How to avoid buying a “lemon” house

When you buy a car, there are “lemon laws” that protect customers from fraudulent sales. When you buy a house, Tennessee’s real estate laws also help you understand what you’re signing up to own. Purchasing a home is one of the biggest financial decisions you make in life.

Tennessee requires house sellers to notify you of known problems with a residential property disclosure form. This includes whether the home was built to code, existing plumbing or electrical issues and any infestations. However, the sellers might not know about every problem with the property. They could even illegally hide certain flaws in order to make a sale.

Although property disclosures can inform your decision, they are far from foolproof. To avoid getting locked in to ownership of a house with dangerous or expensive defects, you can take additional measures to find any risks.

First, a responsible real estate agent should guide you through critical tours of the home. Your agent may be able to point out both highlights and problems without pressuring you to be overly optimistic toward the house. In fact, you might want to bring a friend or family member to join you for initial walkthroughs. The more eyes on the property, the greater likelihood you will notice visible flaws.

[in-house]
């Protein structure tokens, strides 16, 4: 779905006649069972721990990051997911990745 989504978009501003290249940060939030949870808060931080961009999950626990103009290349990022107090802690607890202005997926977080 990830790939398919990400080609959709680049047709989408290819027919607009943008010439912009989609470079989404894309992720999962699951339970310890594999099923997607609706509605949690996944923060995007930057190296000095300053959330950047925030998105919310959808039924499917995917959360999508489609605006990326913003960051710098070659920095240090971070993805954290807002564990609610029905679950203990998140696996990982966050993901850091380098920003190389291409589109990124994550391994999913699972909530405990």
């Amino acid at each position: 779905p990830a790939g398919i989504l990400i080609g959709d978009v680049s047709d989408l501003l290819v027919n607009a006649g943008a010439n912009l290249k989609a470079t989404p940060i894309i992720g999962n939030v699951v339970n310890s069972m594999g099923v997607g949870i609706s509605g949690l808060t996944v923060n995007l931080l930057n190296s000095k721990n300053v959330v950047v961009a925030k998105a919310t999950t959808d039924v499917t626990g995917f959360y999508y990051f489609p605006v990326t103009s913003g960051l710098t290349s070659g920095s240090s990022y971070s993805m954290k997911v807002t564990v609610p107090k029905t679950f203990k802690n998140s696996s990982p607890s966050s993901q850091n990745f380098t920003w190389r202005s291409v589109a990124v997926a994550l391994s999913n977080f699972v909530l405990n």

After you place an offer on the home, you should schedule an inspection with a licensed professional. An inspector will examine the property in-depth to test out pipes, windows, electrical connections and the furnace, among other features. It’s a good idea to attend the inspection so the inspector can show you exact concerns. They should have the expertise to see technical errors that you couldn’t have possibly caught during your tour. Although inspections usually aren’t free, this is typically a good investment in the safety of your home.

While going through these steps can increase your chances of sniffing out a “lemon,” some homebuyers still end up with extremely problematic properties. Whether the seller concealed known defects or the inspector was negligent, you might require legal action to recover the damages.

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